5.0 out of 5 stars An example for all of us.
I could not believe such story could exist, I was shocked every moment I read this book and what is even more intense is that its his own autobiography. The hardships this man had to endure in order to make it into the land we live on, the land we sometimes take for granted. This is a true example of hard work overcoming all obstacles, I would really recommend this book...
Published on May 24 2004 by Fabio Rincon
3.0 out of 5 stars was he a hero, or did he leave his fmaily behind
I had to read kaffir boy for school. after reading the back i was very intriged. i liked the beginning. the second section was good and the last disappointed me. at first i thought of him as a deprived boy who wanted a better life. then when he started to befriend whites and used them to his advantage i no longer liked him. the book oopened my eyes to apartheid. he did i...
Published on Feb. 13 2002
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4.0 out of 5 stars A Lesson For America On What NOT To Go Back to,
This review is from: Kaffir Boy: The True Story Of A Black Youth's Coming Of Age In Apartheid South Africa (School & Library Binding)I have come a to rare realization. I think back to my years at Asbury Park High School and how there was little to no educated reading of books by or of black people, which I think is strange now as Asbury Park was a mostly black town. It wasn't until I eventually got to a black university that I learned more and more of my heritage, black history and what could become a black future.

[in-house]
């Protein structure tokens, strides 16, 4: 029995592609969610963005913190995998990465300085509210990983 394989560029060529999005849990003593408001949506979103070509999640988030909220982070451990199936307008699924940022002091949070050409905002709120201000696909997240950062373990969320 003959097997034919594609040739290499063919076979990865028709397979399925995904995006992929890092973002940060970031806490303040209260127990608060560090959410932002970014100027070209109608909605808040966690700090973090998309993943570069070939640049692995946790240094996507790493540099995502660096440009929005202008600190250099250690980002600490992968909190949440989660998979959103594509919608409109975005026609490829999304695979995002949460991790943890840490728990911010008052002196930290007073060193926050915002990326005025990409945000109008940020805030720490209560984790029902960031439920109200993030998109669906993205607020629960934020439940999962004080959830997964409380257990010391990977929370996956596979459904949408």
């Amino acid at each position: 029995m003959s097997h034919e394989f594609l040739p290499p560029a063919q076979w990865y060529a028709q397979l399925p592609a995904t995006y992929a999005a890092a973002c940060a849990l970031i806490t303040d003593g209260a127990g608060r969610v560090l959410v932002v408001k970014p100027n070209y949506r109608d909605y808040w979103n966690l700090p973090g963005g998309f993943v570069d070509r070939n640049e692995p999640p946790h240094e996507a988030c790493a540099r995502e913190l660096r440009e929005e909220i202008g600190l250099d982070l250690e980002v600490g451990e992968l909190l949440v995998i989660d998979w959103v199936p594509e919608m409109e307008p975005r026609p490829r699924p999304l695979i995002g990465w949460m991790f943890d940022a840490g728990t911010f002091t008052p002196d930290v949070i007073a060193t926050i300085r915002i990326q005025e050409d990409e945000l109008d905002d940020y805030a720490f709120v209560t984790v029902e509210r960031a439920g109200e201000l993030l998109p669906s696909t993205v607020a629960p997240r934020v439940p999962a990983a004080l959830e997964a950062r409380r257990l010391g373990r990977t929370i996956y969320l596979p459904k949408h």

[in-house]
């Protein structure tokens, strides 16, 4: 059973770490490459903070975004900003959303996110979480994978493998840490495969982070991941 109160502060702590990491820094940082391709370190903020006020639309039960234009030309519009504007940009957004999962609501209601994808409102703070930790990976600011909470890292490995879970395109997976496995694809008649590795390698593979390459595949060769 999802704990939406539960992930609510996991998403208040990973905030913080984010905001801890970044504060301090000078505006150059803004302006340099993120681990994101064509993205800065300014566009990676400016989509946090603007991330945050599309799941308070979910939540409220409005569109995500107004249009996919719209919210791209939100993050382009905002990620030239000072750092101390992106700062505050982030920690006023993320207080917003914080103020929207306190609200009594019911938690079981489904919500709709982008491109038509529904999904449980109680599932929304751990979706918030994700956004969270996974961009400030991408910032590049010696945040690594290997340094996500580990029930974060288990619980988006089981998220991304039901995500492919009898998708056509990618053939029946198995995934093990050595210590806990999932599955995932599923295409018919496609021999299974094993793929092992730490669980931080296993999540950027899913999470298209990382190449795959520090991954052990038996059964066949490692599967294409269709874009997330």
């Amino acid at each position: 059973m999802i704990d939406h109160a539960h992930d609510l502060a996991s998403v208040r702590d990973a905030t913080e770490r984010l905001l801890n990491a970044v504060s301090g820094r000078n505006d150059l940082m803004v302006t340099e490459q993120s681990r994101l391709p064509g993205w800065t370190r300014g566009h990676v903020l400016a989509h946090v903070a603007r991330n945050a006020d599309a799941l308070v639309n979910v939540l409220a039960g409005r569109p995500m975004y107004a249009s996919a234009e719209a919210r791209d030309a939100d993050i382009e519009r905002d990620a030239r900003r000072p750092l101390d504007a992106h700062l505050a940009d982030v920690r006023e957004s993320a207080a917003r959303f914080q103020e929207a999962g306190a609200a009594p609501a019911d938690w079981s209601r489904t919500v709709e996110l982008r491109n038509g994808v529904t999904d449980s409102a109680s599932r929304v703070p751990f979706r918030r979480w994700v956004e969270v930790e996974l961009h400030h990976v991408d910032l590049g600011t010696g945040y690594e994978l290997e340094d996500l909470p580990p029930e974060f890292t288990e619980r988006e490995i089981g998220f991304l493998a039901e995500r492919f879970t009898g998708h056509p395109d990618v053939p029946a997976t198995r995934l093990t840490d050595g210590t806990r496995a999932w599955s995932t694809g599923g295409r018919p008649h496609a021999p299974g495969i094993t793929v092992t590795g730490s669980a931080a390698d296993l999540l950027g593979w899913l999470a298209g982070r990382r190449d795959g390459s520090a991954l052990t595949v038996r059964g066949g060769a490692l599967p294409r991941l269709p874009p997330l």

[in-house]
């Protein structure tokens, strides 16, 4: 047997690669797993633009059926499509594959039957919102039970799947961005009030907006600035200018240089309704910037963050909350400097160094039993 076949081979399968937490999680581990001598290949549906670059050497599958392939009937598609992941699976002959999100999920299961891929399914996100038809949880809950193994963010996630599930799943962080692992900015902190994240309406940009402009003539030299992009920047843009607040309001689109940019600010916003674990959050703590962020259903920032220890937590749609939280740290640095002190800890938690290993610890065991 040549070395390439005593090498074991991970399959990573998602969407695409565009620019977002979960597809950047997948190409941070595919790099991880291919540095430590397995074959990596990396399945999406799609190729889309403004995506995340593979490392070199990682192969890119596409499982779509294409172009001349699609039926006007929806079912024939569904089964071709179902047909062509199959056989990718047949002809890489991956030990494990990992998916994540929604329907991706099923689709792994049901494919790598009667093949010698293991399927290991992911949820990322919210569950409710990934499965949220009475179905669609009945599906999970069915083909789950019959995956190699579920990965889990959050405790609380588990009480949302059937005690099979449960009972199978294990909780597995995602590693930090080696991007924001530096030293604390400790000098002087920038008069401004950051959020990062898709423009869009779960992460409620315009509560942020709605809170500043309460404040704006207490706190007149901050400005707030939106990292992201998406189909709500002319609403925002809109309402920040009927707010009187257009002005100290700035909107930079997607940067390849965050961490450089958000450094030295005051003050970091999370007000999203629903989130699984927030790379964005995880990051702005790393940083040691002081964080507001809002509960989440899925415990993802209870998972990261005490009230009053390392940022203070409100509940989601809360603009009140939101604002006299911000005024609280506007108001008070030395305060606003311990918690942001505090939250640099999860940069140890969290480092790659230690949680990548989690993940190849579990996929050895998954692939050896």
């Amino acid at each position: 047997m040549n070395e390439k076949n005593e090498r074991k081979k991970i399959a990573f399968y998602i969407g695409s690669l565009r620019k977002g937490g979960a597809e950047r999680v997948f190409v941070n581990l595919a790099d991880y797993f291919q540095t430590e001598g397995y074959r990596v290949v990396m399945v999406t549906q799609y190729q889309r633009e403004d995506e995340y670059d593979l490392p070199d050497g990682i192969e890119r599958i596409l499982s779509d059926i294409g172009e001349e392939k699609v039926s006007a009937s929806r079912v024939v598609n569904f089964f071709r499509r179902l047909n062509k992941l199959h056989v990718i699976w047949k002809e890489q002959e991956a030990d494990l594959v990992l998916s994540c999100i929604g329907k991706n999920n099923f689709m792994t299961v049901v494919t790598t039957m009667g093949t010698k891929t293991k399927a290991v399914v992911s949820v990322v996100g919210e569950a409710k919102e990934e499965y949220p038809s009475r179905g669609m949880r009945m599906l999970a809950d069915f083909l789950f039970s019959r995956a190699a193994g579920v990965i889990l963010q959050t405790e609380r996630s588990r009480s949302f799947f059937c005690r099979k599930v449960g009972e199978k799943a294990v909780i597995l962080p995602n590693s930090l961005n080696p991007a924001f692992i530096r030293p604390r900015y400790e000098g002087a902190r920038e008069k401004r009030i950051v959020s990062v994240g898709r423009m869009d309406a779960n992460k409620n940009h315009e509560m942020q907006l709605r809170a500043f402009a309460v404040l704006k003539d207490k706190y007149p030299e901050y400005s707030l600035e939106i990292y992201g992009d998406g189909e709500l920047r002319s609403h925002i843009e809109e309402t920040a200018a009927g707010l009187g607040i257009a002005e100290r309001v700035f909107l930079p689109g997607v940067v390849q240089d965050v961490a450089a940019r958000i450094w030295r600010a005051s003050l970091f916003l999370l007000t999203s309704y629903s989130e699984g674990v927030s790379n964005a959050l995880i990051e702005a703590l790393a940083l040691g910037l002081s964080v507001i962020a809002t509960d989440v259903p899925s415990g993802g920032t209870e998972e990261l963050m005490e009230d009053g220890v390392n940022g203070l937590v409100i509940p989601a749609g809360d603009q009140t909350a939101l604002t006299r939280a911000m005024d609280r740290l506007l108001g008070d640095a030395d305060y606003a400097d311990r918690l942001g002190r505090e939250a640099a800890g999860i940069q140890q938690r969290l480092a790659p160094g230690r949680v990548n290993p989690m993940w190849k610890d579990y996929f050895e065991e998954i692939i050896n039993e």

Oh, as good as they were, I read "The Crucible," "The Pearl," "Of Mice and Men," etc. in Asbury Park, but not until Norfolk State U. did I even know "Kaffir Boy" existed. And what a travesty! I know all about white history and such. Someone asked me the other day how I even heard of a group called "Frankie Goes To Hollywood." Because when I was growing up in the 80's, everything on MTV was white. I had never met a Chinese person except the goof in high school who got voted "Class Clown." My favorite television show was "Tales of the Gold Monkey," a show with no black characters. A great deal of black life, especially literature, is lost on today's youth because it was lost on yesterday's youth.
Why were we spared the turmoil of Mark Mathabane's childhood? His oppression by evil soldiers who shared the darkness of his skin tone, as they forced him to practically dance in feces? His needs, yearns for a better life studying tennis at the tutledge of a kindly white sponsor? His fright at unexpected and often raids on his poor village by storm troopers ripe with power and arrogance yet bereft of dignity and compassion? Why didn't anyone tell me of this book when I was 15? Because if we're aware of the evils of the world when we are young, there will be unlimited resources for us to change it in the future.
5.0 out of 5 stars An example for all of us.,